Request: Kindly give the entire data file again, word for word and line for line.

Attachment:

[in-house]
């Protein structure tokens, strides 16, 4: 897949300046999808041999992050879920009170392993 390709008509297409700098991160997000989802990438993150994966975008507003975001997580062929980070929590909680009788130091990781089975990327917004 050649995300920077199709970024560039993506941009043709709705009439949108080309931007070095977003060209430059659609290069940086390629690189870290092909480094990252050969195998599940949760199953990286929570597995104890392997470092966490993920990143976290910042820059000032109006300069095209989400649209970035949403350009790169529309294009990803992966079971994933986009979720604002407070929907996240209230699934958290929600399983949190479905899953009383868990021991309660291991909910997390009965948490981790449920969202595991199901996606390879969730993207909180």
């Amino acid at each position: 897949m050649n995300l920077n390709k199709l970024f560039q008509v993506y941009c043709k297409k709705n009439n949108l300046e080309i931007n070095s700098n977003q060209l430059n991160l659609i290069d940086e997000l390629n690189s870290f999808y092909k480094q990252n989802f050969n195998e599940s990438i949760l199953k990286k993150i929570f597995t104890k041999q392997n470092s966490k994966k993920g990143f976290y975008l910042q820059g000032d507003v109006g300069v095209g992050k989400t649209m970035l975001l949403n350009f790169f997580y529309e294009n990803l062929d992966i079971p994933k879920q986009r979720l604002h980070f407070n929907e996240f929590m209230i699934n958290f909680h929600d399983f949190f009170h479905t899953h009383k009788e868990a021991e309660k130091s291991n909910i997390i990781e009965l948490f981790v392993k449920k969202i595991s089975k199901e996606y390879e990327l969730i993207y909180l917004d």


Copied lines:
[in-house]
């Protein structure tokens, strides 16, 4: 897949300046999808041999992050879920009170392993 390709008509297409700098991160997000989802990438993150994966975008507003975001997580062929980070929590909680009788130091990781089975990327917004 050649995300920077199709970024560039993506941009043709709705009439949108080309931007070095977003060209430059659609290069940086390629690189870290092909480094990252050969195998599940949760199953990286929570597995104890392997470092966490993920990143976290910042820059000032109006300069095209989400649209970035949403350009790169529309294009990803992966079971994933986009979720604002407070929907996240209230699934958290929600399983949190479905899953009383868990021991309660291991909910997390009965948490981790449920969202595991199901996606390879969730993207909180």
């Amino acid at each position: 897949m050649n995300l920077n390709k199709l970024f560039q008509v993506y941009c043709k297409k709705n009439n949108l300046e080309i931007n070095s700098n977003q060209l430059n991160l659609i290069d940086e997000l390629n690189s870290f999808y092909k480094q990252n989802f050969n195998e599940s990438i949760l199953k990286k993150i929570f597995t104890k041999q392997n470092s966490k994966k993920g990143f976290y975008l910042q820059g000032d507003v109006g300069v095209g992050k989400t649209m970035l975001l949403n350009f790169f997580y529309e294009n990803l062929d992966i079971p994933k879920q986009r979720l604002h980070f407070n929907e996240f929590m209230i699934n958290f909680h929600d399983f949190f009170h479905t899953h009383k009788e868990a021991e309660k130091s291991n909910i997390i990781e009965l948490f981790v392993k449920k969202i595991s089975k199901e996606y390879e990327l969730i993207y909180l917004d």